Conversation Mapping

By Torin Ellis, Contributing writer
May 8, 2018

Image courtesy of Pexels

We all know former inmates often face enormous challenges finding work after they’ve been released. So, when you do finally land an interview with an employer your conversation has to be airtight. Meaning, the more convincing you are, and the more supportive examples you can provide, the more favorable a position you’ll be in. You’ll be even better off if you understand conversation mapping.

Conversation what?

Conversation mapping. Conversation mapping is another technique that clearly distinguishes a star candidate from an average candidate. Mapping is a tactic used to maintain structure in the interview setting and to help steer the interviewer(s) toward a favorable ending.

For example, when I am interviewing a potential new client, I structure my questions specifically to target the needs of the business, mission and pain points. I ask questions that are relevant to achieving the desired result of increased efficiency and productivity while decreasing pain. On the interviewee side, it would look like structuring your answers towards your achievements and abilities.

Make sense? (leave a comment/note/question below)

When more than one candidate is applying for the same job, (as is almost always the case) you should arrive with an array of introduction options, transition statements, and questions to ask once the power shift takes place.

This allows you to mirror the attitude of the interviewing lead and set the tone for positive interactions with all people involved, including the assistant or receptionist. Which reminds me, be courteous to EVERYONE within ten feet of you once you hit the parking lot.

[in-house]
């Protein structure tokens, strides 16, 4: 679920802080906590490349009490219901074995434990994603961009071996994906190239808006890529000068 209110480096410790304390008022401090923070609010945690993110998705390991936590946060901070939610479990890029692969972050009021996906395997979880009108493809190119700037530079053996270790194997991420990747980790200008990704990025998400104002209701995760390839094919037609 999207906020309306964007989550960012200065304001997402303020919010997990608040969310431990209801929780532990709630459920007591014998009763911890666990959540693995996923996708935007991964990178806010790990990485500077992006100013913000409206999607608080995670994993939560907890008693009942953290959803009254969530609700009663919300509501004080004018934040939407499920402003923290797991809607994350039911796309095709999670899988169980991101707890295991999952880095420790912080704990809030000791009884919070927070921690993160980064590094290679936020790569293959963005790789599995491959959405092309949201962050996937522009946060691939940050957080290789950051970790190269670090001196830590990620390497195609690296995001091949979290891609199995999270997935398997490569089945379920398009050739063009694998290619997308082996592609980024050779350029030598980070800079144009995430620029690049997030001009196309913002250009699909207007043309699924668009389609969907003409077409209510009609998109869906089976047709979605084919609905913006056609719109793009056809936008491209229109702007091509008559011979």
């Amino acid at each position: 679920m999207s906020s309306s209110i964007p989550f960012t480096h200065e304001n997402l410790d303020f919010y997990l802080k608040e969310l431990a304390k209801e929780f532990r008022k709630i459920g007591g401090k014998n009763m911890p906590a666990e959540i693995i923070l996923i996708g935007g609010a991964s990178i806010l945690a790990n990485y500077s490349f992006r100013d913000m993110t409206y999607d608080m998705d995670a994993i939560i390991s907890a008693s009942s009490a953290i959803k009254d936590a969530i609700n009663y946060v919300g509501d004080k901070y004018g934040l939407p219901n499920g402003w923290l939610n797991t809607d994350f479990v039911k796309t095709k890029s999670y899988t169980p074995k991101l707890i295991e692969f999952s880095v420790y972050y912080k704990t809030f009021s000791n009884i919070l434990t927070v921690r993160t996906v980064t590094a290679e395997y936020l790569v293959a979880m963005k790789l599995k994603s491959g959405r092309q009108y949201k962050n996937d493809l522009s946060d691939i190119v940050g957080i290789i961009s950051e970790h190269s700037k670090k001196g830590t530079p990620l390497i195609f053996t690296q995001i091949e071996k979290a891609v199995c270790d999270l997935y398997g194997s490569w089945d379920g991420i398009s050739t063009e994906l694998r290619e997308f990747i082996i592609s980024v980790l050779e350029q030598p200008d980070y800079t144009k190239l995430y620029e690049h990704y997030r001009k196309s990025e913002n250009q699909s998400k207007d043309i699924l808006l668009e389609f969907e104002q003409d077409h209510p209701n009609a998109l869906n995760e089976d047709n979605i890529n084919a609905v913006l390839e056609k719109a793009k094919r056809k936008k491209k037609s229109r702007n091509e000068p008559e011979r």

Star candidates own the conversation process and are able to authoritatively deliver a positive or negative response. The priority should always be to add depth in short bursts in order to make the conversation interesting.

Three tips that have proven effective over the years:

  1. Arrive with five (5) thoughtful questions that clearly uncover the job responsibilities, evaluation process and the qualities desired in hiring a new person.
  2. While in the building/office, mention the subtleties (awards, artwork, monitors, office energy). Those mentions of the environment help you to connect.
  3. Be honest and transparent, but not careless. Refrain from bad mouthing your past/present employer — no matter what. Practice transitions that avoid (potential) sticky questions.

Don’t overlook the preparation. Don’t think to yourself “well it’s just a janitor job, I don’t have to prepare.” Whether it is for a part-time job, a full-time job or your dream job, you’ve got to prepare. Trust me it matters. Try role playing — stand in the mirror and practice responding to questions. If you’re not sure where to begin, you can start here: top 5 most commonly asked interview questions.

If you know your situation is questionable (no job in years, too many jobs in years, poor relationships with past supervisors, chaos where you live) practice conversation mapping for 30–45 minutes per day.

And remember, when employers throw curves, they are feeling you out to see if you have the temperament and tools (communication, discipline, teamwork, will) to push through. Keep these things in mind, and you’re sure to nail your next interview.

About Torin:

Diversity Maverick and Strategist // SiriusXM Contributor // Published of Rip The Resume — Creative, high voltage, ready to pursue results.

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Changing the way the 70 million Americans with criminal records find jobs.

Changing the way the 70 million Americans with criminal records find jobs.